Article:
Friday 11 November 2022

From Organic Farm to a PhD in Creative Writing

By Joe Bedford

Joe Bedford, photograph by Deborah Thwaites

In some ways, I feel like an unlikely PhD candidate. My PhD journey began ten years ago in South Africa, on a commune run by a family of hippie Afrikaners. I went there to learn how to live outside of the usual parameters of society, and while this desire was probably just a product of living in central London, I was still starving for meaning. What I found in South Africa was a farm of a few dozen acres, planted in sandy ground about an hour’s drive from Cape Town and battling a tangle of invasive Port Jackson willow. The farm provided for two small families – both Afrikaner – and was worked according to the principles of permaculture (organic farming). Other than these three adults and four children, the only other visitors were farmers from other settlements, labourers from Cape Town and illegal economic migrants who lived in the nearby township. Within this limited community – off-grid and with little contact with the outside world – I thought I had found a version of the life I wanted to live.

In my experience, there are two things that motivate people to rearrange their relationship with society. In the simplest terms, the first is love of family, community and nature; the second is frustration with human behaviour. Speak to anyone who has made or wishes they could make radical changes in their relationship with society and you will often find expression of one of these two things, usually both. "I want my children to know the names of the plants in our garden." "I’m sick of the way politicians allow our environment to be trashed." "When I’m in nature, I find an inner-peace I can never find in the city." "The new development at the edge of town has destroyed that poppyfield." At its extremities, this kind of love produces people who are blissfully reconciled to their place in the natural world. But what is at the other extreme?

In South Africa, I found a group of people who had decided to escape the city, just as I had. They did so because they loved their children and wanted them to have a relationship with nature that had been unavailable to them in Cape Town. They also did so because they felt the life they were escaping from was degenerative, corrupt and void of meaning. While driving on the motorway between Cape Town and Malmesbury, we almost hit a resident of a township through which the motorway passes. Rather than walk several miles to the nearest footbridge, he had chosen to run between the highspeed traffic on his way to the other side – a common sight on that stretch of road. The farmer I was travelling with had to swerve, and without blinking shouted a common racist expletive at the top of his voice. What followed was a tirade about human stupidity, immorality, uncleanliness and poverty. This farmer’s anger came not just from the complex racial dynamics of post-apartheid South Africa but from a deep-seated frustration with how human beings cannot take care of themselves. "It is no surprise we are trashing the planet – we can’t even take care ourselves."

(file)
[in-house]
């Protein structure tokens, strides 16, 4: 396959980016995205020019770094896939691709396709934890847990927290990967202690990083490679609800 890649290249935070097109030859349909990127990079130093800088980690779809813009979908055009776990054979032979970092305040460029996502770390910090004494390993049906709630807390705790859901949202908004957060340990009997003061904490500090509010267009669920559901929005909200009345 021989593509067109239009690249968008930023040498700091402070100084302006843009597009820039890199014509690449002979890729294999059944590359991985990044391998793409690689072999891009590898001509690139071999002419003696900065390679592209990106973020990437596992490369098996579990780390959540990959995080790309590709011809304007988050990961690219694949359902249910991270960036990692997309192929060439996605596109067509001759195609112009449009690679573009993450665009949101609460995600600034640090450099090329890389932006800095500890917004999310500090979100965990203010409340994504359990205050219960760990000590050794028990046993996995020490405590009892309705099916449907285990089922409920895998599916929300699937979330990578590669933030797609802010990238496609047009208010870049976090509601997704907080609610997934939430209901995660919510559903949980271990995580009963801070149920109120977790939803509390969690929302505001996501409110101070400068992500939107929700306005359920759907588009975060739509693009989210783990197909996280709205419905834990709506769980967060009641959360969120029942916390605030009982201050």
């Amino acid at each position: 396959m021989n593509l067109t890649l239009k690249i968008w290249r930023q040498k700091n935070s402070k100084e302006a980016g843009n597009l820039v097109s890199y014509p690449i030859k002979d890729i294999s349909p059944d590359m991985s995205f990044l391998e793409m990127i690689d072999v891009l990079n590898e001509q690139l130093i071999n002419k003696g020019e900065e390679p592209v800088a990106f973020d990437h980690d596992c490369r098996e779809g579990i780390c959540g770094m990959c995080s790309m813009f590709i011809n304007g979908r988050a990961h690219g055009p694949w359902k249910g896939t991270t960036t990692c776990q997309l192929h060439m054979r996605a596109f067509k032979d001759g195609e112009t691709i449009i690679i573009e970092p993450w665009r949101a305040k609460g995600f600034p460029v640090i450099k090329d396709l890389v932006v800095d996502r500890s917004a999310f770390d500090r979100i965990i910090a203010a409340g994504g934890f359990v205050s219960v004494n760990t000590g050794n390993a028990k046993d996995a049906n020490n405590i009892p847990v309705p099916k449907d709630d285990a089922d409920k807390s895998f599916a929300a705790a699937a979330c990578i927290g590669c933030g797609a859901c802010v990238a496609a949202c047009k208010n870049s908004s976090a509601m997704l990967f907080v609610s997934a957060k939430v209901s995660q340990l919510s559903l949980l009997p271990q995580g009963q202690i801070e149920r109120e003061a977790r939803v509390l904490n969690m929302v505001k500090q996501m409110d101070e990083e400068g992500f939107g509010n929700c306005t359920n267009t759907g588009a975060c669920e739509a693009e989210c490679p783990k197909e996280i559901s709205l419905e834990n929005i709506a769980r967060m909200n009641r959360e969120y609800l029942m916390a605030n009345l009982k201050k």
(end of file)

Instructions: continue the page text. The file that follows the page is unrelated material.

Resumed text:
This might sound like the product of a damaged political system, but it may not be that simple. The seeds of misanthropy are sown widely in our cultural lexicon, including in our nature writing and nature fiction – at least, that is one argument of my thesis. In the ten years since my experiences in South Africa, I’ve seen countless examples of how the dual motivations of love and frustration drive our relationship with nature and its continued degradation. How can you not be angry when you see raw sewage contaminating our rivers? How can you not feel hatred when you see unnecessary rail projects tearing through the green-belt? When something you love is under threat, your instinct is to raise your fists to protect it. Which is exactly what activists on both the left-wing and right-wing are doing.

With the encouragement of my lead supervisor Jonathan Taylor I began to approach these themes with a creative and critical eye, which led me to Bernhard Forchtner’s work on the ecology of the far-right and to ecocritics like Jonathan Skinner. A year into working with this team has left me invigorated, writing more than ever and reading some of the most stimulating literature I’ve found in years. I write this blogpost from south London, the city I had wanted to escape from when first arriving in South Africa ten years ago. Outside the window there are schoolchildren walking back from the nearby academy and a man who circles the estate shouting in Jamaican patois. Beyond them is the corner of the park where luminescent ring-necked parakeets – a population of escapees who have thrived in the city – chase each other through the plane trees. From that corner you can see the Shard, rising up from the edge of the Thames. It is in every sense a thousand miles from Malmesbury, but it feels like a thousand times more where I am supposed to be today.  

About the author
Joe Bedford is a writer from Doncaster, UK. His short stories have been published widely, and have won various awards including the Leicester Writes Prize 2022. He is currently working on a composite novel focused on the intersections between English rural fiction and right-wing attitudes to nature, supervised by Dr Jonathan Taylor (Leicester), Dr Bernhard Forchtner (Leicester) and Dr Jonathan Skinner (Warwick). His debut novel A Bad Decade for Good People will be released by Parthian in Summer 2023. His website is here

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